G20 and the Youth
Updated: Apr 26
They say that small minds discuss people, average minds discuss events, and the
great minds discuss ideas. And these ideating minds are to the country what
sunlight is to a sapling! The 1.8 billion young people fall into the category of
"ideating minds" .
They have an interesting role in building economies and nations. In the words of Herbert Hoover, "Blessed are the young, for they shall inherit the national debt." ; Such a paradox! The youth is motivated to work due to debts more than passion.However, they primarily face four issues in their endeavours; unemployment, digital illiteracy & non-connectivity, sustainable living and inequality and exclusion. The COVID-19 pandemic led to the fall of global youth employment by 8.7% in 2020 compared to 3.7% in adults. 61% have various internet issues. And only 1 out of 10 young adults possess advanced technological knowledge. Due to the take-make-waste model of our economy so far, the youth also faces a massive threat of global warming and sustainable survival.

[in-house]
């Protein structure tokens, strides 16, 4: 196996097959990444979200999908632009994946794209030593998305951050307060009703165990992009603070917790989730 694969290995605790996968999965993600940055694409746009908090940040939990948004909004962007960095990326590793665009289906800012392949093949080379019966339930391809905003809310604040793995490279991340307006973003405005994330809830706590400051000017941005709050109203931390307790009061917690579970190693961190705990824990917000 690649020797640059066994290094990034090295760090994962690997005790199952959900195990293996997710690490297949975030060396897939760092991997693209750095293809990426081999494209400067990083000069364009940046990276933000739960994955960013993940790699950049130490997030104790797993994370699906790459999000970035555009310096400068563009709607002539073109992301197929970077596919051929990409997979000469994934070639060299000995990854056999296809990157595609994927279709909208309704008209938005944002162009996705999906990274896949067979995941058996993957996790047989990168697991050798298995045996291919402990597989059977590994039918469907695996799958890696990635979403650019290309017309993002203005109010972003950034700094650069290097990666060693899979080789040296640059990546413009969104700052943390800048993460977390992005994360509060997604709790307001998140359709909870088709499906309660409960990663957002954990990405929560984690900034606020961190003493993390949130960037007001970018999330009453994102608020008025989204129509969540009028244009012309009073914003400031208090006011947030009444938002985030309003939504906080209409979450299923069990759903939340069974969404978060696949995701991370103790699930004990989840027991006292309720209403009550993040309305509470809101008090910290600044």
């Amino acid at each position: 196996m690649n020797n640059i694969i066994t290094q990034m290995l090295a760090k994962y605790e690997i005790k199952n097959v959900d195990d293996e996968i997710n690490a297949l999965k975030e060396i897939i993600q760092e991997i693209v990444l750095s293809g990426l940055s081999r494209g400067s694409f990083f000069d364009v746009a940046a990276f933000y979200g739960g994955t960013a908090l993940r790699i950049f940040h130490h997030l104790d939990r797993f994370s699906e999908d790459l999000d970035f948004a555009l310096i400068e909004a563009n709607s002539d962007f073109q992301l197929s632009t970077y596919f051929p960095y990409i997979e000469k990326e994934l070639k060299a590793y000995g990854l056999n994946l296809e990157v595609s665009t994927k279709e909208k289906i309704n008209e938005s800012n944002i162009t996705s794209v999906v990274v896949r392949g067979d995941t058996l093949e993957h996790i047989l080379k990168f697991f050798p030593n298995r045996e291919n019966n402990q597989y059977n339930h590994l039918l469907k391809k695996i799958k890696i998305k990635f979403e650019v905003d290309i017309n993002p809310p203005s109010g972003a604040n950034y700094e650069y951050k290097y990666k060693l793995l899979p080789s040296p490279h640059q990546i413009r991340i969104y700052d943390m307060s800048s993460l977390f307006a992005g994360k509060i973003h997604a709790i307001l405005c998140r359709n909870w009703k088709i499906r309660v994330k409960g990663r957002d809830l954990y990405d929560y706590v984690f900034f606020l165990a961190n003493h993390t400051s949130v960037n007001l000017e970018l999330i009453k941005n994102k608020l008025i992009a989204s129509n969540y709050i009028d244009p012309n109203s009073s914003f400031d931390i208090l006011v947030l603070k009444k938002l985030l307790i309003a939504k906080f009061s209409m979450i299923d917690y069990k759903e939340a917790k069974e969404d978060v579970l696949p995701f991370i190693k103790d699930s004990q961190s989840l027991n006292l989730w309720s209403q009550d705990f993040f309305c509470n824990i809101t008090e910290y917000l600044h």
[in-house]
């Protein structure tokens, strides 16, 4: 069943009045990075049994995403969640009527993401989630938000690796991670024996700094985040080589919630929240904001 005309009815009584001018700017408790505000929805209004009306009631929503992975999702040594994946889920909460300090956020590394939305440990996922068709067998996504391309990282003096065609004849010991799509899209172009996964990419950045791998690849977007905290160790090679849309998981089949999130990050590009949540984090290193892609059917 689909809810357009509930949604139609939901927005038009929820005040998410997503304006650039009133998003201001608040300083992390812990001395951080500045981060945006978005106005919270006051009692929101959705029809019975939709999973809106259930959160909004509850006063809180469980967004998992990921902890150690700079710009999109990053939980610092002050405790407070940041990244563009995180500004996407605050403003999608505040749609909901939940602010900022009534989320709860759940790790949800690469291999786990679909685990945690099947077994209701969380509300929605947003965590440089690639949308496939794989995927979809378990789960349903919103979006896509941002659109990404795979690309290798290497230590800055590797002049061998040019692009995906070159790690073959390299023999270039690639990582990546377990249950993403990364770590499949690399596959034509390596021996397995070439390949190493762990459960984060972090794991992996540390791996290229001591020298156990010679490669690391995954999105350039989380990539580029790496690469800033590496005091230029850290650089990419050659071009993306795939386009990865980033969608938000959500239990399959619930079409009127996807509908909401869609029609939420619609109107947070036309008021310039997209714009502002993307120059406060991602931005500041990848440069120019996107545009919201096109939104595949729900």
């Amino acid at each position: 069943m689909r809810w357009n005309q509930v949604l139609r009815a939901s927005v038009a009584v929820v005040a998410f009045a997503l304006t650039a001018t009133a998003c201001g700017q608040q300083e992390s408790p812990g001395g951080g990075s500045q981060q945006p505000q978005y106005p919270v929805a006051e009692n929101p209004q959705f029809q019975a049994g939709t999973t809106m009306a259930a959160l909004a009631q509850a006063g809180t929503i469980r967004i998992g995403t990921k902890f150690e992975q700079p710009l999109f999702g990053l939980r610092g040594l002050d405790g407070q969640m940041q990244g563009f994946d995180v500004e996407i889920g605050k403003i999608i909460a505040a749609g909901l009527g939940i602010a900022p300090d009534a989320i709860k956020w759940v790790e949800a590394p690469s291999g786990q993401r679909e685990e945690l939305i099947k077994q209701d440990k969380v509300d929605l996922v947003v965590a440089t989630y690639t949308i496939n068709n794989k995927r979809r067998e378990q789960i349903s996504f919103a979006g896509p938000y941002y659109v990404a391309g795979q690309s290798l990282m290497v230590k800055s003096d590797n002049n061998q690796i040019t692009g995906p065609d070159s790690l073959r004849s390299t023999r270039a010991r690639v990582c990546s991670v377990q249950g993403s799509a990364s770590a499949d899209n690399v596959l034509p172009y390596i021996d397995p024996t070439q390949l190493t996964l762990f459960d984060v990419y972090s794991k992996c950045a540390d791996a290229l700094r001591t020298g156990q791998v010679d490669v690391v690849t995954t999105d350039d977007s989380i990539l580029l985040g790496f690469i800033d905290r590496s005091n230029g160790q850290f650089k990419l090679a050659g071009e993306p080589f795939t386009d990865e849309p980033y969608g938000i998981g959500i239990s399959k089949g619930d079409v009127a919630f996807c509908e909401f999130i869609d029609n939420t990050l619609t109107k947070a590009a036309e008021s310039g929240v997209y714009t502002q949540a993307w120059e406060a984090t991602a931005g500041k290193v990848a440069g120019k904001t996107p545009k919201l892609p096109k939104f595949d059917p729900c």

Youth needs social safety nets, decent work and an impetus to social
entrepreneurship. Kulaku, a perfect example of youth-led social entrepreneurship from Indonesia, has supported the education of dozens of children of farmers by producing and distributing derivative coconut products. The Malawi Youth Restoration Program has provided training and jobs to more than 11000 people from 500 youth groups. An initiative towards sustainability, Icycle, an eyewear company making glasses that are 100% compostable, drew inspiration from the piles of plastic found in India. The internet has witnessed the rise of start-ups like no other. Thus it must be interoperable, inclusive, secure and easy to use. Imagine these start-ups being unicorns and making a difference. Now hold onto that dream; the youth will make it a shared vision and a reality.
Youth is a light marred by clouds of endless problems, but with innovation, it will outshine them eventually! -Dhananjay Thakur
R. A. Podar College of Commerce and Economics